The Cumaean Sibyl was the priestess presiding over the Apollonian oracle at Cumae, a Greek colony located near Naples, Italy. The word sibyl comes from the ancient Greek word sibylla, meaning prophetess. There were many sibyls in different locations throughout the ancient world. Because of the importance of the Cumaean Sibyl in the legends of early Rome as codified in Virgil's Aeneid VI, and because of her proximity to Rome, the Cumaean Sibyl became the most famous among the Romans. The Erythraean Sibyl from modern-day Turkey was famed among Greeks, as was the oldest Hellenic oracle, the Sibyl of Dodona, possibly dating to the second millennium BC according to Herodotus, favored in the east.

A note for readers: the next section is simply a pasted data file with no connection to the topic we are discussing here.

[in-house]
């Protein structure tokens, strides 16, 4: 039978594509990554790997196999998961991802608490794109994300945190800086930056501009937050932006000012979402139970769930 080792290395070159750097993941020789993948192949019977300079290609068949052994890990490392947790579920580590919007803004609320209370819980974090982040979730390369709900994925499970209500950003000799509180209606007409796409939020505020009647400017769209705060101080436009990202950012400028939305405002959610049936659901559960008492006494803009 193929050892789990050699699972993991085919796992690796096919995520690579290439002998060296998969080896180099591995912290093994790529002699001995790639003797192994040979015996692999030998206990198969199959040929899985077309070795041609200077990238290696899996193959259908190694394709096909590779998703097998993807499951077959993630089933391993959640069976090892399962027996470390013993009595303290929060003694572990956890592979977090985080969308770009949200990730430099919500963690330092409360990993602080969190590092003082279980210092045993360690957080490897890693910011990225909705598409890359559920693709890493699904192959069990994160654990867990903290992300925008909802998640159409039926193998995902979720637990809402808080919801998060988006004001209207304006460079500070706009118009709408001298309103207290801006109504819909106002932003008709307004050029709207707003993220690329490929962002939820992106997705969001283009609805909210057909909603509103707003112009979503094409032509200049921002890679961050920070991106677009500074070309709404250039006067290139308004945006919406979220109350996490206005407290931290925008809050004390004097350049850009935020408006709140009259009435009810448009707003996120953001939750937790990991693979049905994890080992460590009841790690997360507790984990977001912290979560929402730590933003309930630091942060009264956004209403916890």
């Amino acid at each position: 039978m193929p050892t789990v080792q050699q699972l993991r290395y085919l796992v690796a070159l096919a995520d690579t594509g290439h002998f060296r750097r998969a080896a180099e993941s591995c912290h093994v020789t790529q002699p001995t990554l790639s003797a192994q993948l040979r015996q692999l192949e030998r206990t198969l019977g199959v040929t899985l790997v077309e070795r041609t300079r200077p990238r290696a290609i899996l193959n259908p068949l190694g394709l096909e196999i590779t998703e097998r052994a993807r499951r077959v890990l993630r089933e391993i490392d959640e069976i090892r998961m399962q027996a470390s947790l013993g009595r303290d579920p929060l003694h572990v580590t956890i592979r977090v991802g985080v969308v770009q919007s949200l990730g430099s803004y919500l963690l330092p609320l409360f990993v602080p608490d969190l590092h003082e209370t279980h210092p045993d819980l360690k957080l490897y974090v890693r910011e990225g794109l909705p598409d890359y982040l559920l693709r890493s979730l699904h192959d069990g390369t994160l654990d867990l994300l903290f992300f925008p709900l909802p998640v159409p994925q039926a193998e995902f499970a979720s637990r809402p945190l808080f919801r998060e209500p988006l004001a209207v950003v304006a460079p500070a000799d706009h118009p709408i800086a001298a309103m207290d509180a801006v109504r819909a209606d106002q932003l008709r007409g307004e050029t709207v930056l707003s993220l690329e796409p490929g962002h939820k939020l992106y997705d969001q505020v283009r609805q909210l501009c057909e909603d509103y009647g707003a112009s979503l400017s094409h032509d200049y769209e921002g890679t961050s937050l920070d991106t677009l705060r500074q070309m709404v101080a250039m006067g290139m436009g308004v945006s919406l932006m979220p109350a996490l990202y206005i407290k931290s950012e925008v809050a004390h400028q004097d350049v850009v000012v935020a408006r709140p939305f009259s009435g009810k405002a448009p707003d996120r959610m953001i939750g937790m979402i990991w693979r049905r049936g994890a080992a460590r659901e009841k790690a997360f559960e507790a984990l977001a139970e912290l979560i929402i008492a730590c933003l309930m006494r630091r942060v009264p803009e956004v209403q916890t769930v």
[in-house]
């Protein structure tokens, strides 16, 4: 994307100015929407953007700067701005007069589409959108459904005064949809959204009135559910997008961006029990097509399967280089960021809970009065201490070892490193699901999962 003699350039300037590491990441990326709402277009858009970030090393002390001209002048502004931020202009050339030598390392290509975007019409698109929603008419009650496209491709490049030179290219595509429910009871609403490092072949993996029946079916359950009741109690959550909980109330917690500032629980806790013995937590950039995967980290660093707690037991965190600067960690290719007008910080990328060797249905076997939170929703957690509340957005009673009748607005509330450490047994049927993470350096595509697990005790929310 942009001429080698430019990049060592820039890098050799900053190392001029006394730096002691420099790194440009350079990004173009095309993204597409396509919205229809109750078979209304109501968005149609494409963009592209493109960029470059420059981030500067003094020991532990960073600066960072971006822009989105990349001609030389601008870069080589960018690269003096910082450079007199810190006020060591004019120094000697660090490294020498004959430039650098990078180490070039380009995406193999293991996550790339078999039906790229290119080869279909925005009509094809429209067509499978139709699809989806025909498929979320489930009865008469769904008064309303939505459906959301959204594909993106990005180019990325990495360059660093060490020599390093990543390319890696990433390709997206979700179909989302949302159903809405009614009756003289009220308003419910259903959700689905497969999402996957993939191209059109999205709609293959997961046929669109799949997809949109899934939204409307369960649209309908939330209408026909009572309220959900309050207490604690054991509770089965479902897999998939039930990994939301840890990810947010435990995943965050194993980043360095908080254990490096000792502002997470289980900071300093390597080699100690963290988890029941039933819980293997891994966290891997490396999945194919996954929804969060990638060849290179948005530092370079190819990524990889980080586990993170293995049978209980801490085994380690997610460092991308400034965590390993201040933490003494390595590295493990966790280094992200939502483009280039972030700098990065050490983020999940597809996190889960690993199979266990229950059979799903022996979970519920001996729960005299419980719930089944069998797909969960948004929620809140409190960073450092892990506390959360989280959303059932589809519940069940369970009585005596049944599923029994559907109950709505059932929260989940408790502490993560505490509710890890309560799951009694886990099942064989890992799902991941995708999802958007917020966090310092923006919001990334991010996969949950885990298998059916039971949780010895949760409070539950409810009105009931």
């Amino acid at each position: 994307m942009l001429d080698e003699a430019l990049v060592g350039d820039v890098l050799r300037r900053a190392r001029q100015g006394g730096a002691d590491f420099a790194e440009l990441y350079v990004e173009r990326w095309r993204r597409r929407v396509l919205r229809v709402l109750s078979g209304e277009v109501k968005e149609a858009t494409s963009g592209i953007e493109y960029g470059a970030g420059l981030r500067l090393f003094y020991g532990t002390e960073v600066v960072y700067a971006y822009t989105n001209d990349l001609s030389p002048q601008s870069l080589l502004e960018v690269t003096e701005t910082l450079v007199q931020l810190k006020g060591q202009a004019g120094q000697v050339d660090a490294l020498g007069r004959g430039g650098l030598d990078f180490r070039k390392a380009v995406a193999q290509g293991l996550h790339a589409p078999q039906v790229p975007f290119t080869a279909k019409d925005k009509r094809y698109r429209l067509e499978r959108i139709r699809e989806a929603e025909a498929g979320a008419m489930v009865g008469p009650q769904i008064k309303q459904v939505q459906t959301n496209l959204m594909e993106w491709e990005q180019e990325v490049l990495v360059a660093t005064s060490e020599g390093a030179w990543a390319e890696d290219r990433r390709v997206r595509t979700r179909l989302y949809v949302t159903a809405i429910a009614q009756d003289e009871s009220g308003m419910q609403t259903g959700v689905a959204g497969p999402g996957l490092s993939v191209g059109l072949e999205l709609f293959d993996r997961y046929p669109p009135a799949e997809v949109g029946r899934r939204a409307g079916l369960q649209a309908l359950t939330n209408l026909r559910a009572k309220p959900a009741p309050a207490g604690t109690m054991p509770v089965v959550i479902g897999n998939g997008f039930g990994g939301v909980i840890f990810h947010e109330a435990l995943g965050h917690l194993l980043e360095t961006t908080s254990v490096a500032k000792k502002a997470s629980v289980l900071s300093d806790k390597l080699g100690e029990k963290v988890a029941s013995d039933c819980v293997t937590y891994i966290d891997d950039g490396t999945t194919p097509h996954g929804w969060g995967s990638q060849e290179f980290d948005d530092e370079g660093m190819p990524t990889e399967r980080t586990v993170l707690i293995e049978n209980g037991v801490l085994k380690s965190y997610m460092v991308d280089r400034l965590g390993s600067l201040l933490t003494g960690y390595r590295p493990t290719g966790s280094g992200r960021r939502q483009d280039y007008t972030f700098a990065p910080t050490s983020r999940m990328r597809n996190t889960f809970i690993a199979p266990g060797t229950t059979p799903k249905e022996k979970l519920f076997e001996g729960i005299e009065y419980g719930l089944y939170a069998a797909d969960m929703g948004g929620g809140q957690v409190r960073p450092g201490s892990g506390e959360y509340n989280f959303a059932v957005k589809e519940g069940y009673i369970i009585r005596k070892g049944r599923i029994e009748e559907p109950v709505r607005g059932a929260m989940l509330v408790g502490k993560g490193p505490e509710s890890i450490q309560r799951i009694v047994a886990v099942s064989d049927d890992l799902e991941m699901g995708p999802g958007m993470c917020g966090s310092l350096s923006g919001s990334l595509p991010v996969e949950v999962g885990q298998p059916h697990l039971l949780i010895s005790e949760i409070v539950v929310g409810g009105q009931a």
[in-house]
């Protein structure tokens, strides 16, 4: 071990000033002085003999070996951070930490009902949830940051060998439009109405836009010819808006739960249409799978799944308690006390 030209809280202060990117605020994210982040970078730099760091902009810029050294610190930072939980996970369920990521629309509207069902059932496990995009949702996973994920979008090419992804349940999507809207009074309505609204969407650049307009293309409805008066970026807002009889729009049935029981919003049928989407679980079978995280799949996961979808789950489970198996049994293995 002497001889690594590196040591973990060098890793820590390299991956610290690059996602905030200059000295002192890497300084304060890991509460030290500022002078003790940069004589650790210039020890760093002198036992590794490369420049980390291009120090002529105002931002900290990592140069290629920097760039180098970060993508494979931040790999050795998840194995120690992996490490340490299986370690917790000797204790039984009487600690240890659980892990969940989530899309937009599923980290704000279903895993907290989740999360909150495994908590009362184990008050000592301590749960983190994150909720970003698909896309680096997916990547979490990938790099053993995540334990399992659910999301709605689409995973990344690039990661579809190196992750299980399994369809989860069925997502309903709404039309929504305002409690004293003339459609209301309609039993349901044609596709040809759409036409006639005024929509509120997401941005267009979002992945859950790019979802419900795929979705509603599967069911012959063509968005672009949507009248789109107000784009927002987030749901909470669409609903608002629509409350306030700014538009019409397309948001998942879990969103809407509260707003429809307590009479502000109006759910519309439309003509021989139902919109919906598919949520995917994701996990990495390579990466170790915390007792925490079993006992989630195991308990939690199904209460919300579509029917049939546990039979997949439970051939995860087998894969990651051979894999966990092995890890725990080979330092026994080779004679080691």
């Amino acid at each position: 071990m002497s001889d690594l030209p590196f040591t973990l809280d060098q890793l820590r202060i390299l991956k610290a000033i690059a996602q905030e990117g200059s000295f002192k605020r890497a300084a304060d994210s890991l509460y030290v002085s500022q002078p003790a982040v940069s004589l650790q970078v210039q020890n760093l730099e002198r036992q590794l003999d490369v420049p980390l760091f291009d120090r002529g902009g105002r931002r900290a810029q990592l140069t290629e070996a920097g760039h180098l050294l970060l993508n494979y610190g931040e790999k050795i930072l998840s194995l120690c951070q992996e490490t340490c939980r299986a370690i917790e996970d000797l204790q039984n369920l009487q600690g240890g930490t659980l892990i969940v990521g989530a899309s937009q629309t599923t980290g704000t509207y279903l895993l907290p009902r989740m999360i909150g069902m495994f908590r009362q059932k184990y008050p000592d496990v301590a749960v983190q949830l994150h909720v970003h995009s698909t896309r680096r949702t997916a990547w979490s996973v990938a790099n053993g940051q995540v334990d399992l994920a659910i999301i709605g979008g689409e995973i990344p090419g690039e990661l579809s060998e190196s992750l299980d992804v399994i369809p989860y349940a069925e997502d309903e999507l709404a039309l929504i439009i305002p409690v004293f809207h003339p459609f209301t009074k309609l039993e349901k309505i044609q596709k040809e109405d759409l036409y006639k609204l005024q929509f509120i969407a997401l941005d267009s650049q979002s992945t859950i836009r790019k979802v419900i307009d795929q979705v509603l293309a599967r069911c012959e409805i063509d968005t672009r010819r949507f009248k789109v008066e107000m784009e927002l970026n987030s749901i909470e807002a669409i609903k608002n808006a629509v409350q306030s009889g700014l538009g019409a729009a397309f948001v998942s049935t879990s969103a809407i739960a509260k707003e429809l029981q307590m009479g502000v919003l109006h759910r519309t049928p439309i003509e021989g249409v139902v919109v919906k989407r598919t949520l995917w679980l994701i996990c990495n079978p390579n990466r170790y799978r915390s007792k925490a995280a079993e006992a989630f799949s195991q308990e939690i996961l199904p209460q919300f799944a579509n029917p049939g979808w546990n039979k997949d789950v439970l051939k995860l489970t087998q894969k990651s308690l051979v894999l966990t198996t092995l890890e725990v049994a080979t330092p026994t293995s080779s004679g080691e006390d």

The Cumaean Sibyl is one of the four sibyls painted by Raphael at Santa Maria della Pace. She was also painted by Andrea del Castagno, and in the Sistine Ceiling of Michelangelo her powerful presence overshadows every other sibyl, even her younger and more beautiful sisters, such as the Delphic Sibyl.